We both knew that starting a business and having it be successful would be so much likelier if we did it together. And so we started it 50-50, basing the partnership on mutual respect. It was literally a handshake deal. We didn’t really have a more official operating agreement until eight years later, when we raised $15 million from a VC at a $50 million valuation.

Q: How did you decide who does what in the partnership?

RV: In the beginning, when you’re feeling each other out, there’s a good amount of testing. It turned out there were some things that Jake was way better able to do than I was, and some things I was way better able to do than he was. But we both believed in each other’s skills and abilities.

I’m actually really good with the technology stuff and he’s really good with the sales stuff, and that ended up creating a division of resources. But it’s not as easily bucketed as “he’s the sales guy and I’m the product guy.” We’re both in both things, depending on what the business needs and depending on where, psychologically and personally, we’re at.

Early on, we decided the money all goes into the pot. We’re all giving it our all and we’ll split the revenue. The decision to be 50-50 partners and to figure out how to work through conflict leads people to ask what we do when we argue. Our deciding factor is, whoever feels more strongly about something, that’s the direction we go. And in 18 years, I have never said, “I feel more strongly so we’re going to go this way.” It’s always “Because you feel more strongly, we’ll go that way.”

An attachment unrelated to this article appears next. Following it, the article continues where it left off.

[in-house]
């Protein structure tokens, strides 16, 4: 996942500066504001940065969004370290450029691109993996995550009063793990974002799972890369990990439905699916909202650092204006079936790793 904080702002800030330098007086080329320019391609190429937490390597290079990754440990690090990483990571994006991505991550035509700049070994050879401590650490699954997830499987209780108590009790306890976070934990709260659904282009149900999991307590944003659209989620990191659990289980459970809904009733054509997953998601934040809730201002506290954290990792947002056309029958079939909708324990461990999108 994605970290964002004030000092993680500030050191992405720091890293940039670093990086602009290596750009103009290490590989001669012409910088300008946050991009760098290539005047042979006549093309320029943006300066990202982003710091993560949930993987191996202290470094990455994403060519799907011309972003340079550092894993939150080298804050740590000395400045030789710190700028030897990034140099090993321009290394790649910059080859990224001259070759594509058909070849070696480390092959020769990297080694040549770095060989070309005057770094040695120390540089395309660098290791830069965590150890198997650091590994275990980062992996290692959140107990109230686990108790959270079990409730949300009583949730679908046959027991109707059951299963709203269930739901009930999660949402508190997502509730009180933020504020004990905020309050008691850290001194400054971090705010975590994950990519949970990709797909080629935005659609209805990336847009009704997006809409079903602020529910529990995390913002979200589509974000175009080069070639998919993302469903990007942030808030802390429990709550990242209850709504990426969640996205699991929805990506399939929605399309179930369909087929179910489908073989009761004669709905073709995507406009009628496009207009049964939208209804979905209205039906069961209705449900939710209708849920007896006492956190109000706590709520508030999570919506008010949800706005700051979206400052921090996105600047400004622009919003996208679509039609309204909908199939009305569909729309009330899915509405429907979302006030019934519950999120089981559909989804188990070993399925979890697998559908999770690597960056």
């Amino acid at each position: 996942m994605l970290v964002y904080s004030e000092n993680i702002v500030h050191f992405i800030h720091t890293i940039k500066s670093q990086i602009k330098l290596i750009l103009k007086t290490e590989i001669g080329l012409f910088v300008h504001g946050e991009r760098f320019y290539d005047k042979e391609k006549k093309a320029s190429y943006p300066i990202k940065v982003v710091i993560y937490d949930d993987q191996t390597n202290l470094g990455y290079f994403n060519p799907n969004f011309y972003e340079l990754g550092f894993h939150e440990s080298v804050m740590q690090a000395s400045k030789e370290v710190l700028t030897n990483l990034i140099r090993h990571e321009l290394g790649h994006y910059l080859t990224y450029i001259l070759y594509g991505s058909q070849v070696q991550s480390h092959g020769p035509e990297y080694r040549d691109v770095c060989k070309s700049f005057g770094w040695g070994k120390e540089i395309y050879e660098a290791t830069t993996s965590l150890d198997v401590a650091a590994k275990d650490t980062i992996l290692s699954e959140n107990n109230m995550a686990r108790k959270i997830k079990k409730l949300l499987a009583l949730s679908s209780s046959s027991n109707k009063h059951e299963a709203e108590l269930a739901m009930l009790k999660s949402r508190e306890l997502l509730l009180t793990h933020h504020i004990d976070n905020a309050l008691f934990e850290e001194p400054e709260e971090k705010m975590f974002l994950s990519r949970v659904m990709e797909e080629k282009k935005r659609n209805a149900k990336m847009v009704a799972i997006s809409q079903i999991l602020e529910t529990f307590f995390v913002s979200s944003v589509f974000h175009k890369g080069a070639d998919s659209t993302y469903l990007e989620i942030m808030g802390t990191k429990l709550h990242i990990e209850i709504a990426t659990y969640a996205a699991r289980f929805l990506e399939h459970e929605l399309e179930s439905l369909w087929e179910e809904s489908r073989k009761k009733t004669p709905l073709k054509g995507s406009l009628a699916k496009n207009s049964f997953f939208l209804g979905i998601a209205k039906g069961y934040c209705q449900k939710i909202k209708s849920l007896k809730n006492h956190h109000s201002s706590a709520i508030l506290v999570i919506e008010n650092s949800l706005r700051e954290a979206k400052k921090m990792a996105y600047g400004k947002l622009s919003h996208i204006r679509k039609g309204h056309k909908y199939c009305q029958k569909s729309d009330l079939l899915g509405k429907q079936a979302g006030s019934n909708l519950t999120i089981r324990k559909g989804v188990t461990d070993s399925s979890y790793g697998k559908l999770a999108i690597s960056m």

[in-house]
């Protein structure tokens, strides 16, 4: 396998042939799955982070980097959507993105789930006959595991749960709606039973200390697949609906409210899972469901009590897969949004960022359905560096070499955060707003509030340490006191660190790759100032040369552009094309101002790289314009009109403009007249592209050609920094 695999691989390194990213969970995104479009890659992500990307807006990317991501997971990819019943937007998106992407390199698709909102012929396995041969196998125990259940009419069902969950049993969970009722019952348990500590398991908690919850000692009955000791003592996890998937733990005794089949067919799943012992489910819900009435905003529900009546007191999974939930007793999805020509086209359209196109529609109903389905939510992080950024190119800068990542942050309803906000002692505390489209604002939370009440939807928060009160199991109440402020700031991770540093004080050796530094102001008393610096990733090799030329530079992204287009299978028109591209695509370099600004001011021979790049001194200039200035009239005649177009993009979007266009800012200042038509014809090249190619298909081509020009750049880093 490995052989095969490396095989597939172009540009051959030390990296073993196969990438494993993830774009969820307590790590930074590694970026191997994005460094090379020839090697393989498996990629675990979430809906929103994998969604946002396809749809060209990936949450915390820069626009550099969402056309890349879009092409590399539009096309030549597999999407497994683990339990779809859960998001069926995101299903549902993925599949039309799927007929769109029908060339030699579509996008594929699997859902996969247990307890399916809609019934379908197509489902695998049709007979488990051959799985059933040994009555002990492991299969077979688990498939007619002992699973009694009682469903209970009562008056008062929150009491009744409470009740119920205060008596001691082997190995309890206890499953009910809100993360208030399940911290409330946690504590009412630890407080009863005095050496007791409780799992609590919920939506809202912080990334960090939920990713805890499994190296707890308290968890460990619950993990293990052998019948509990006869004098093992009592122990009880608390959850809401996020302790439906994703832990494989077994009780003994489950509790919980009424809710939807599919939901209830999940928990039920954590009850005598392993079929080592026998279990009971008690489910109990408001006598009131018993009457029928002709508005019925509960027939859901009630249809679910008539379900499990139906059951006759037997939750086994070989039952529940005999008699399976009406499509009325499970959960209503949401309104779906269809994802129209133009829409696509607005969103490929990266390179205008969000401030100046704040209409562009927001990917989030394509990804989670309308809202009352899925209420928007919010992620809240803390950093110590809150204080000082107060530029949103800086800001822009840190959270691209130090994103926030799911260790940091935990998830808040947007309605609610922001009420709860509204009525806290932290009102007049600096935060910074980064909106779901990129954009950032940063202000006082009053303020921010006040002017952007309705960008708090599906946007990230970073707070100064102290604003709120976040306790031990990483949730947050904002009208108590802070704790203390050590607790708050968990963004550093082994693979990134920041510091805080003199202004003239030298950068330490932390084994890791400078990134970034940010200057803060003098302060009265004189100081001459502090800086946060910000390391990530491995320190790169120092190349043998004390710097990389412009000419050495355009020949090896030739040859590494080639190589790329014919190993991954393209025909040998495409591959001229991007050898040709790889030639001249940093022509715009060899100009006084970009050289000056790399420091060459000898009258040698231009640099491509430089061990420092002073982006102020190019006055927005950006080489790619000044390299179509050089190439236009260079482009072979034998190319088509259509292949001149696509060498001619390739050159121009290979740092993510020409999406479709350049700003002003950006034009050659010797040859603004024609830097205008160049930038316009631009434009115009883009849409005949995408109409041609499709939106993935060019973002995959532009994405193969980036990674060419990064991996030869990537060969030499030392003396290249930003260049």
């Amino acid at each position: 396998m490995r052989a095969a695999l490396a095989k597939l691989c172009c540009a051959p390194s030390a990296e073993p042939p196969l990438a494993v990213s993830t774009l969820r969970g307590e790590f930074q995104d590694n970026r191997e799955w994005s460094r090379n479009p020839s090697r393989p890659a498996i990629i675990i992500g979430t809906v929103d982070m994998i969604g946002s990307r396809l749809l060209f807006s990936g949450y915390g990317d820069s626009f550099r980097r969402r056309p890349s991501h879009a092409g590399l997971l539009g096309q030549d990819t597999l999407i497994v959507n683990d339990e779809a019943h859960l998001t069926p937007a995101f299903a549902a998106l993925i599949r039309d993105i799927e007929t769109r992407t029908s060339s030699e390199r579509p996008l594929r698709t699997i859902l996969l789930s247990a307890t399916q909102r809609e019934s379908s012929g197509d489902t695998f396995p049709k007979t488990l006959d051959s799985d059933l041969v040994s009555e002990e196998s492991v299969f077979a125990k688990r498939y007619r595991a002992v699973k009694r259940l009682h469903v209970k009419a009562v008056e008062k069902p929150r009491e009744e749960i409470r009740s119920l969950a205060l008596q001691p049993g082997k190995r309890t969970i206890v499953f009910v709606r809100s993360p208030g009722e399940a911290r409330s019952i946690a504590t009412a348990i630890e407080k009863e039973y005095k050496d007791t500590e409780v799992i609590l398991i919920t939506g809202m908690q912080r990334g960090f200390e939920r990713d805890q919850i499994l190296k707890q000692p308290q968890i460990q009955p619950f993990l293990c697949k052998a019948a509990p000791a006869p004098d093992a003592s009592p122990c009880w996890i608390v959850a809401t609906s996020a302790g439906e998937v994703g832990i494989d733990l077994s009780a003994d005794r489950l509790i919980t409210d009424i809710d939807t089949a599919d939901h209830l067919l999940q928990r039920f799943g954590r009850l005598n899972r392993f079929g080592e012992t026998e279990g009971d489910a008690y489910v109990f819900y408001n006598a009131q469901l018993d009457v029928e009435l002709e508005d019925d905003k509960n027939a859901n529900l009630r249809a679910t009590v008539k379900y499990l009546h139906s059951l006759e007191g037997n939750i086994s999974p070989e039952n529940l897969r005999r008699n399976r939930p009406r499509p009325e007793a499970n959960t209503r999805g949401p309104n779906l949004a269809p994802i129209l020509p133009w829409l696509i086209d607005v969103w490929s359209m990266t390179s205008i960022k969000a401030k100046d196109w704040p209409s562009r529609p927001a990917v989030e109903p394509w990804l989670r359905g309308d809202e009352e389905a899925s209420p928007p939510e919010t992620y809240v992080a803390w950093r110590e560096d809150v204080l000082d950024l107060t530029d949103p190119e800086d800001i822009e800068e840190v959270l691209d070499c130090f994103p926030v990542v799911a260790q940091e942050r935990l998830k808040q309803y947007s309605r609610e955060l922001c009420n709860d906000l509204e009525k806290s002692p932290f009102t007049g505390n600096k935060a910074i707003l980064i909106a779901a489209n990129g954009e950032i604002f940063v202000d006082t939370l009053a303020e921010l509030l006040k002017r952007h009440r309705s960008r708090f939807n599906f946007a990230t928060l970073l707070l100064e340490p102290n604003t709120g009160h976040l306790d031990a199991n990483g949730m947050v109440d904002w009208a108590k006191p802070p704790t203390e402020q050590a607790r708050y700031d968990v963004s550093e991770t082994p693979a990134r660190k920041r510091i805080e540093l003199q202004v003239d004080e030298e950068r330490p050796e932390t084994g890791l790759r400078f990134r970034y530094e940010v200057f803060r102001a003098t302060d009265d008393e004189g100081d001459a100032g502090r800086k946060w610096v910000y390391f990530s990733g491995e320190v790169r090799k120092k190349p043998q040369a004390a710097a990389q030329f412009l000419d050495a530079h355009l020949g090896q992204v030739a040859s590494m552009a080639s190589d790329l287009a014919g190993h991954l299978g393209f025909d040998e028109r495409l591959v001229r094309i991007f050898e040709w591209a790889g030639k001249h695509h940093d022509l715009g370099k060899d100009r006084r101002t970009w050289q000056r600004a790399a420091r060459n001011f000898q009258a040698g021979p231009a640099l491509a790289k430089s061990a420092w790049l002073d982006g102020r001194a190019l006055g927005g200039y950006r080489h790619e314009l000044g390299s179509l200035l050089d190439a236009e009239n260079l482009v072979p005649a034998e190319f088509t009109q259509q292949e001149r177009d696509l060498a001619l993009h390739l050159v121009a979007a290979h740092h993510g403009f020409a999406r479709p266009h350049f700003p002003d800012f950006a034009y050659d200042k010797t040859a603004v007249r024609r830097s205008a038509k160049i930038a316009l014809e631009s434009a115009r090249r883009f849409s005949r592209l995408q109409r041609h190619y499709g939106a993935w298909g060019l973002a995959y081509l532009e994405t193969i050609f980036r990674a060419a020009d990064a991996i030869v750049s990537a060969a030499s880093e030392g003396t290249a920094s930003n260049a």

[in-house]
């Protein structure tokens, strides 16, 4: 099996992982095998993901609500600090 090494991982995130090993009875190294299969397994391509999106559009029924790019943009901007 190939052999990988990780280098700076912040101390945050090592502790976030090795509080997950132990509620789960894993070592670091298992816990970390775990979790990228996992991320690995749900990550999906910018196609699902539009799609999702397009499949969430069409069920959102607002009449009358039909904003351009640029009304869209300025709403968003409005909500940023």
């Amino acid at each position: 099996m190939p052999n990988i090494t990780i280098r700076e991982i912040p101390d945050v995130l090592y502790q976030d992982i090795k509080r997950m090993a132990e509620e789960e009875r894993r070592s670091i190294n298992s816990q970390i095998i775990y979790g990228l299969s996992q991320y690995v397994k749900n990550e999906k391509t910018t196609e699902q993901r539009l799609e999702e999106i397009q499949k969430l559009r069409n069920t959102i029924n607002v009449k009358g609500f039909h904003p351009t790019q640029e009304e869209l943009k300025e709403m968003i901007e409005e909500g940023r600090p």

JN: I think we learned “our best” is actually when we’re not dividing and conquering. When you divide and conquer, one plus one equals two and that’s great, two are better than one, especially when you’re getting started. We’re best when one plus one equals three or four or five — we’re collaborating on things. It accelerates the curve and prevents us from taking a left turn down a rabbit hole.

Q: You set out to be entrepreneurs. What was the transition from entrepreneur to manager like?

JN: I’m not sure I knew I wanted to be an entrepreneur. Rather, it was something that intrigued me. Ramit, when he came in to business school, he was probably going to Wall Street. He did an entrepreneurship in venture capital, I worked in entertainment.